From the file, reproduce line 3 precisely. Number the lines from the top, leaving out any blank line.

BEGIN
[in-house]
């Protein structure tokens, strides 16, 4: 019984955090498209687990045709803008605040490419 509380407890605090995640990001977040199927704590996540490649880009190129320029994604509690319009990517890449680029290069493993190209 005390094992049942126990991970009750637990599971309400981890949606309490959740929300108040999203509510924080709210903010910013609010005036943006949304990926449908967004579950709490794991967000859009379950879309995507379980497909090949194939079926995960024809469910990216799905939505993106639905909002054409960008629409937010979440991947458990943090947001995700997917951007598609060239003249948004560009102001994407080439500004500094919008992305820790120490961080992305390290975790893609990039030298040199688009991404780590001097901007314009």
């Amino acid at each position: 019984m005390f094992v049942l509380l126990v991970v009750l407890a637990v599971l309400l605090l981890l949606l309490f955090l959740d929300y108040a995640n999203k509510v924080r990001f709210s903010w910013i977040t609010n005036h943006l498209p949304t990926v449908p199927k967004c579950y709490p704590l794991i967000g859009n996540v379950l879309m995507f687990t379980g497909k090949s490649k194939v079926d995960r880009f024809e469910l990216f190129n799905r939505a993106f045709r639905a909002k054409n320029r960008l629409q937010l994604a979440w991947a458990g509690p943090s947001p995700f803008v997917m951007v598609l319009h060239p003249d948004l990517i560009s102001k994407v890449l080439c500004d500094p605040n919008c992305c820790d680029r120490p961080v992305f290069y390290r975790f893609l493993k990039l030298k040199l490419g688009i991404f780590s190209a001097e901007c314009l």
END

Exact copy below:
């Amino acid at each position: 019984m005390f094992v049942l509380l126990v991970v009750l407890a637990v599971l309400l605090l981890l949606l309490f955090l959740d929300y108040a995640n999203k509510v924080r990001f709210s903010w910013i977040t609010n005036h943006l498209p949304t990926v449908p199927k967004c579950y709490p704590l794991i967000g859009n996540v379950l879309m995507f687990t379980g497909k090949s490649k194939v079926d995960r880009f024809e469910l990216f190129n799905r939505a993106f045709r639905a909002k054409n320029r960008l629409q937010l994604a979440w991947a458990g509690p943090s947001p995700f803008v997917m951007v598609l319009h060239p003249d948004l990517i560009s102001k994407v890449l080439c500004d500094p605040n919008c992305c820790d680029r120490p961080v992305f290069y390290r975790f893609l493993k990039l030298k040199l490419g688009i991404f780590s190209a001097e901007c314009l």